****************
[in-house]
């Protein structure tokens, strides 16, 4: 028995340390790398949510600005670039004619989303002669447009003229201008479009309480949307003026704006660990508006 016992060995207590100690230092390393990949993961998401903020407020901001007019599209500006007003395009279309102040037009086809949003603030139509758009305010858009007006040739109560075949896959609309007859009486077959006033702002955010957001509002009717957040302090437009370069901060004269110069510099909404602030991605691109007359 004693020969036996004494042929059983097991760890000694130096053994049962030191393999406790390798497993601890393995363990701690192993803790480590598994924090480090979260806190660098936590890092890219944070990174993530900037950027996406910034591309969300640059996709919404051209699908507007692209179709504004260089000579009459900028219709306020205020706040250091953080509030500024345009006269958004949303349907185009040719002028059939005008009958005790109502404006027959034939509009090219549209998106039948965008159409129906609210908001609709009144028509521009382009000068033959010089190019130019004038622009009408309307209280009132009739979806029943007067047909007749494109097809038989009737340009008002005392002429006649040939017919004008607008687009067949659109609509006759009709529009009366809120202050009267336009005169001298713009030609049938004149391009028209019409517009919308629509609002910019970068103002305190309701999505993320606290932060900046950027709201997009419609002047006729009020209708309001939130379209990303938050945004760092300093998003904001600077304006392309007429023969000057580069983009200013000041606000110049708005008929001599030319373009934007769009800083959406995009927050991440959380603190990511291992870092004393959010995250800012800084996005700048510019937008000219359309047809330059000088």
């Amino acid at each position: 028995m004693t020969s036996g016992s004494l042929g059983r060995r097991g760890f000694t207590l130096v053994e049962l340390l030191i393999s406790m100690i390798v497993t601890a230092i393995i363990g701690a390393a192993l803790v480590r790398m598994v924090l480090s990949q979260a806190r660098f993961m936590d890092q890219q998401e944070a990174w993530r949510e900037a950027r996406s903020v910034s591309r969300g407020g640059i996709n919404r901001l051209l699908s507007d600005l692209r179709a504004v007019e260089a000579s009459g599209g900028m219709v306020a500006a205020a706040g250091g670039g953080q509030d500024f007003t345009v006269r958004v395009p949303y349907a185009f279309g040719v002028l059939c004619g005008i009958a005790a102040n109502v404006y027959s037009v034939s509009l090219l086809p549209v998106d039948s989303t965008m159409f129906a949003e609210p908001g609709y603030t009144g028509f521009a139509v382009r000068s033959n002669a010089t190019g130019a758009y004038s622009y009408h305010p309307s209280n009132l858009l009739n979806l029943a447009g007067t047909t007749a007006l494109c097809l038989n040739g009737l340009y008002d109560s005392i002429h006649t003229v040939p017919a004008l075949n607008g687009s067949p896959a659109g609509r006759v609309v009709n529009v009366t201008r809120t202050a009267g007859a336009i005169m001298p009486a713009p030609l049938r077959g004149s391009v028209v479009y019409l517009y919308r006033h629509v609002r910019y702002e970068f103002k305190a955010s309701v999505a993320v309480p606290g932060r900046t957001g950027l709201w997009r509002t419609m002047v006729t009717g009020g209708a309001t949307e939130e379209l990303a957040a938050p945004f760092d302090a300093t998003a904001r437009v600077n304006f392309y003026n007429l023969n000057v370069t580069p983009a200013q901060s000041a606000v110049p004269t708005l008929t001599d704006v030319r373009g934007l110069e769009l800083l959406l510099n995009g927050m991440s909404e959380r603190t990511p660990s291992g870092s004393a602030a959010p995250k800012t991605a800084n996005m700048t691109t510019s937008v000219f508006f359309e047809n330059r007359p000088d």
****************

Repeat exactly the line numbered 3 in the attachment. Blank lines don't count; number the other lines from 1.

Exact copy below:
């Amino acid at each position: 028995m004693t020969s036996g016992s004494l042929g059983r060995r097991g760890f000694t207590l130096v053994e049962l340390l030191i393999s406790m100690i390798v497993t601890a230092i393995i363990g701690a390393a192993l803790v480590r790398m598994v924090l480090s990949q979260a806190r660098f993961m936590d890092q890219q998401e944070a990174w993530r949510e900037a950027r996406s903020v910034s591309r969300g407020g640059i996709n919404r901001l051209l699908s507007d600005l692209r179709a504004v007019e260089a000579s009459g599209g900028m219709v306020a500006a205020a706040g250091g670039g953080q509030d500024f007003t345009v006269r958004v395009p949303y349907a185009f279309g040719v002028l059939c004619g005008i009958a005790a102040n109502v404006y027959s037009v034939s509009l090219l086809p549209v998106d039948s989303t965008m159409f129906a949003e609210p908001g609709y603030t009144g028509f521009a139509v382009r000068s033959n002669a010089t190019g130019a758009y004038s622009y009408h305010p309307s209280n009132l858009l009739n979806l029943a447009g007067t047909t007749a007006l494109c097809l038989n040739g009737l340009y008002d109560s005392i002429h006649t003229v040939p017919a004008l075949n607008g687009s067949p896959a659109g609509r006759v609309v009709n529009v009366t201008r809120t202050a009267g007859a336009i005169m001298p009486a713009p030609l049938r077959g004149s391009v028209v479009y019409l517009y919308r006033h629509v609002r910019y702002e970068f103002k305190a955010s309701v999505a993320v309480p606290g932060r900046t957001g950027l709201w997009r509002t419609m002047v006729t009717g009020g209708a309001t949307e939130e379209l990303a957040a938050p945004f760092d302090a300093t998003a904001r437009v600077n304006f392309y003026n007429l023969n000057v370069t580069p983009a200013q901060s000041a606000v110049p004269t708005l008929t001599d704006v030319r373009g934007l110069e769009l800083l959406l510099n995009g927050m991440s909404e959380r603190t990511p660990s291992g870092s004393a602030a959010p995250k800012t991605a800084n996005m700048t691109t510019s937008v000219f508006f359309e047809n330059r007359p000088d």